Are US sanctions against Russia's Altai a competitive tools?

Sanctions against the Altai Federal Research and Production Centre imposed under a resolution signed by Susan Burk, US assistant secretary of state for non-proliferation of missile technologies, came into force on July 22. The United States did not explain the reasons behind the decision.

According to Altai Deputy Director Viktor Maryash, the United States has not filed any complaints whatsoever against the centre. Staff members only learnt about the sanctions on the Internet. The centre produces and sells apparatus, composite materials, ultra fine diamonds and other hi-tech products that are in great demand on the world market. Altai maintains co-operation in the sphere of civilian hi-tech developments with companies based in the United States, Germany, Japan, Turkey, and the Netherlands. "Altai only signs contracts after a thorough expert evaluation and in strict compliance with Russian legislation," Mr Maryash says. "Altai's projects with foreign partners have the relevant bodies' approval and we always obey the rules."

"With respect to these and other sanctions, we would like to emphasise that it is up to the United States to restrict its own contacts with Russia's leading defence complex enterprises," the Russian foreign ministry said in a statement. "This is the USA's choice."

It would seem that this is the end to the matter.

The US State Department has made a mistake that will affect American companies. However, the problem is not that simple as the United States is not trying to limit solely its own contacts with Russia's research community relying on its authority of a staunch supporter of the non-proliferation regimes. It is no secret that the world, especially Europe, China, and South-East Asia, have been increasingly interested in Russia's hi-tech achievements.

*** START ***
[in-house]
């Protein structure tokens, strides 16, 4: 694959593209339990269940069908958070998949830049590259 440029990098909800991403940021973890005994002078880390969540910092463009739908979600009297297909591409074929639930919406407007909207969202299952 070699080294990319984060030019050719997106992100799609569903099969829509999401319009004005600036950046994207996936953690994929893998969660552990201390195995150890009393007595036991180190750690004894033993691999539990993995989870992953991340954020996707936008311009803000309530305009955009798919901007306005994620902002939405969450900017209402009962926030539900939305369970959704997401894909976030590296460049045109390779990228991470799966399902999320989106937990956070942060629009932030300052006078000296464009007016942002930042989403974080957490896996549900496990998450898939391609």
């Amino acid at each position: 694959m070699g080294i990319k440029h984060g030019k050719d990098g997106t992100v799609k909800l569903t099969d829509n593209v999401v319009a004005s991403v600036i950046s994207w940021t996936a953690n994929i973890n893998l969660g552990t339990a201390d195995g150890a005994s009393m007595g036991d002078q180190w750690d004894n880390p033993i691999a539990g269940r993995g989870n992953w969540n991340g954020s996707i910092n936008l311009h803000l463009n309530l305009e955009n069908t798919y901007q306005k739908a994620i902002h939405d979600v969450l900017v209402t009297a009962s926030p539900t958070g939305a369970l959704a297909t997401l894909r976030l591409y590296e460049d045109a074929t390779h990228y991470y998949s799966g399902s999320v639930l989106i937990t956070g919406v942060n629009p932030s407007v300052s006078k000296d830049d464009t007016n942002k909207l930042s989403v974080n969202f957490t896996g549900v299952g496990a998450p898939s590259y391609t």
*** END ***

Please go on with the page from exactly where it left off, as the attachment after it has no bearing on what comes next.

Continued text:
Russia's leading enterprises in this sphere are well known. They are the Baltic State Technological University, the Moscow Aviation Institute, the Mendeleyev Chemical-Technological Institute, the Tula Instrument Engineering Design Office, and Omsk's Baranov Engine Works. These enterprises have apparently been included on America's black list for Russia.

Since pragmatism and economic efficiency determine the character of modern inter-state relations, what was the point in imposing restrictions on profitable economic relations? The point is that Russia's major partners on the high technology market, for example European and Chinese aerospace companies, do not see any threat whatsoever emanating from co-operation with Russia. Companies are even urging their governments to step up such co-operation, which undoubtedly is not in America's interests.

Andrei Kislyakov, RIA Novosti

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Author`s name: Editorial Team